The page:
It may be advantageous to be able to access the interior of a length of such pipework, for example in processing plant where the cost of disassembling the pipe in order to gain access to the void or chamber at the end of the pipe is high or where disassembly of the pipes is not possible. The nuclear industry has numerous examples of pipework which was not designed to be disassembled where it is now a requirement to inspect the pipe for corrosion or to reach to the other end of the pipe in order to access a chamber to conduct repair work or take samples. Similar such examples exist in the oil and gas industry where there is a requirement to sample material at the end of a pipe or remove obstructions within a pipe or inspect the pipe for corrosion or leaks by visual means or ultrasound or other well known methods.
There are many apparatus suitable for the task of working within pipes. U.S. Pat. No. 4,862,808 describes a robotic pipe crawling device, and U.S. Pat. No. 7,210,364 presents an autonomous robotic crawler for use in pipe inspection. Such devices are designed to travel long distances down fluid filled pipes. Some can be considered to be a `three dimensional train` with the inner surface of the pipe acting as the rails of the train, with a drive module and a power module and modules which may hold sensors or cleaning and repair equipment. Each module is equipped with wheels that engage with the surface of the pipe. U.S. Pat. No. 7,188,568 is also a self propelled vehicle in this case more like a three dimensional tracked vehicle with motors driving tracks that engage with the pipe walls. U.S. Pat. No. 6,427,602 is representative of devices that have opposing legs that allow the device to `walk` down a pipe. U.S. Pat. No. 6,035,786 is a miniature pipe crawling tractor which has a number of sections, the middle section being able to move radially with respect to the front and back sections so that the device can adapt to changing pipe diameters. U.S. Pat. No. 5,375,530 describes a device with a stabilizing mid-section. U.S. Pat. No. 5,370,006 describes a device which has axially displaced sensors that can inspect the surfaces of the pipe wall. U.S. Pat. No. 3,994,173 describes a means of orientating a crawler in this case within a pipe which is open at both ends.
Another common type of device is a two part device where the lead part advances and then the following part catches up in the manner of an inch-worm. U.S. Pat. No. 5,285,689 and U.S. Pat. No. 5,121,694 and U.S. Pat. No. 5,309,844 and U.S. Pat. No. 5,018,451 are typical of this type of device. These devices may be autonomous or may be used with tethers or for advancing the tether. U.S. Pat. No. 5,649,603 is representative of devices that are commonly referred to as down hole tools which also have wheels to guide the device down the pipe. U.S. Pat. No. 4,654,702 is a portable collapsible crawling device which consists of a vehicle which has a collapsible mast which can be erected to provide an anchor against the opposing wall.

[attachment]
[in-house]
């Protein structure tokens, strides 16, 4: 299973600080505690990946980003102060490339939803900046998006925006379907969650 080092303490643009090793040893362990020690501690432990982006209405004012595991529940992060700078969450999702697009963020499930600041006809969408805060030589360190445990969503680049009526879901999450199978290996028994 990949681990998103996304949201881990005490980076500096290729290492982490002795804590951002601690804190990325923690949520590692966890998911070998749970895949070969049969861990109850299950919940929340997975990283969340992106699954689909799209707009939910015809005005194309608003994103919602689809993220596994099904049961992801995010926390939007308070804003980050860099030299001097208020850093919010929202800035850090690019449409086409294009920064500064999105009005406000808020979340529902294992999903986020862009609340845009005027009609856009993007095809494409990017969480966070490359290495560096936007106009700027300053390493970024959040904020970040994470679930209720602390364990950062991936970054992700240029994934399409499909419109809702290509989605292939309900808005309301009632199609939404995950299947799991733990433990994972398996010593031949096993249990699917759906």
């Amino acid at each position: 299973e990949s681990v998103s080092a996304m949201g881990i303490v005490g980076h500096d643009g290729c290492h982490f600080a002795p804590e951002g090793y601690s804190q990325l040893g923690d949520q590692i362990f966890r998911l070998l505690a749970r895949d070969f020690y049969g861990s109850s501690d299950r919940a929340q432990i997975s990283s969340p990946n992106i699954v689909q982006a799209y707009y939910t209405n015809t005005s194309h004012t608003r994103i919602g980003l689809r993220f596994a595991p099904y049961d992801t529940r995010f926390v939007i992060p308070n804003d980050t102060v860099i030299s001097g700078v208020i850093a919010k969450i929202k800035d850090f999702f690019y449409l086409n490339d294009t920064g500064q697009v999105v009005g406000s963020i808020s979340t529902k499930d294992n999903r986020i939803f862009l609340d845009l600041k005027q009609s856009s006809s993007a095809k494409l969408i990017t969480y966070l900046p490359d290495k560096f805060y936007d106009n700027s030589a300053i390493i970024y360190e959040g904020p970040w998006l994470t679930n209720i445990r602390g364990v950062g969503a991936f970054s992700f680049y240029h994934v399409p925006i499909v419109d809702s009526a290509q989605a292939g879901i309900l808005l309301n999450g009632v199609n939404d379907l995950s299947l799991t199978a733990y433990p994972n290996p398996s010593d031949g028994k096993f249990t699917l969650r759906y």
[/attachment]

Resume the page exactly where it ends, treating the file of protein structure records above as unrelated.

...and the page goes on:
A second group of devices is used where the requirement is to reach a relatively short distance down a pipe. Devices that are used to inspect and unblock drains or conduct a colonoscopy are often described as flexible endoscopes or borescopes. These devices generally have little rigidity of themselves and are pushed into the pipe. The compliant nature of such a device allows it to be pushed round a small number of bends using the wall of the pipe to react the forces which are required to change the shape of the device. These devices are often equipped with some form of tip steering that enable the device to travel longer distances within the pipe. Typically this would be in the form of some wires running from the tip of the device to control means located in the base of the device which are operated by the user.
It is well known that even after only a small number of bends a push device will jam and whilst it may be pulled out it may not be possible to advance any further. U.S. Pat. No. 5,423,230 presents a device which is a combination of a push device and a pipe crawler, with the pipe crawling element pulling the push device further down a pipe by providing some additional ability to navigate corners. U.S. Pat. No. 4,050,384 presents a push device which has a plurality of traction devices that can be inserted as required at points along the push device in order increase the reach of the device.
It is also well known that devices that are pushed into pipes or devices that are self-propelled have limited ability to bridge voids. This has been clear when using such devices to inspect within collapsed buildings. It is well known that even with conforming wheels or other mechanisms changes in pipe cross section and especially voids between sections of pipe or working in a void at the end of a pipe are extremely problematic.
In order to be able to work within a void the arm must have some stiffness. A few mechanisms have been proposed and U.S. Pat. No. 5,956,077 is an example of a jointed structure with a servomotor mounted at each joint that is able to operate within a tank. However this type of arm is constrained by the length of the rigid links between joints which means that tight curvatures are not possible. Locating the servo control means within the arm itself also gives rise to a limited reach because of the self-weight of the arm.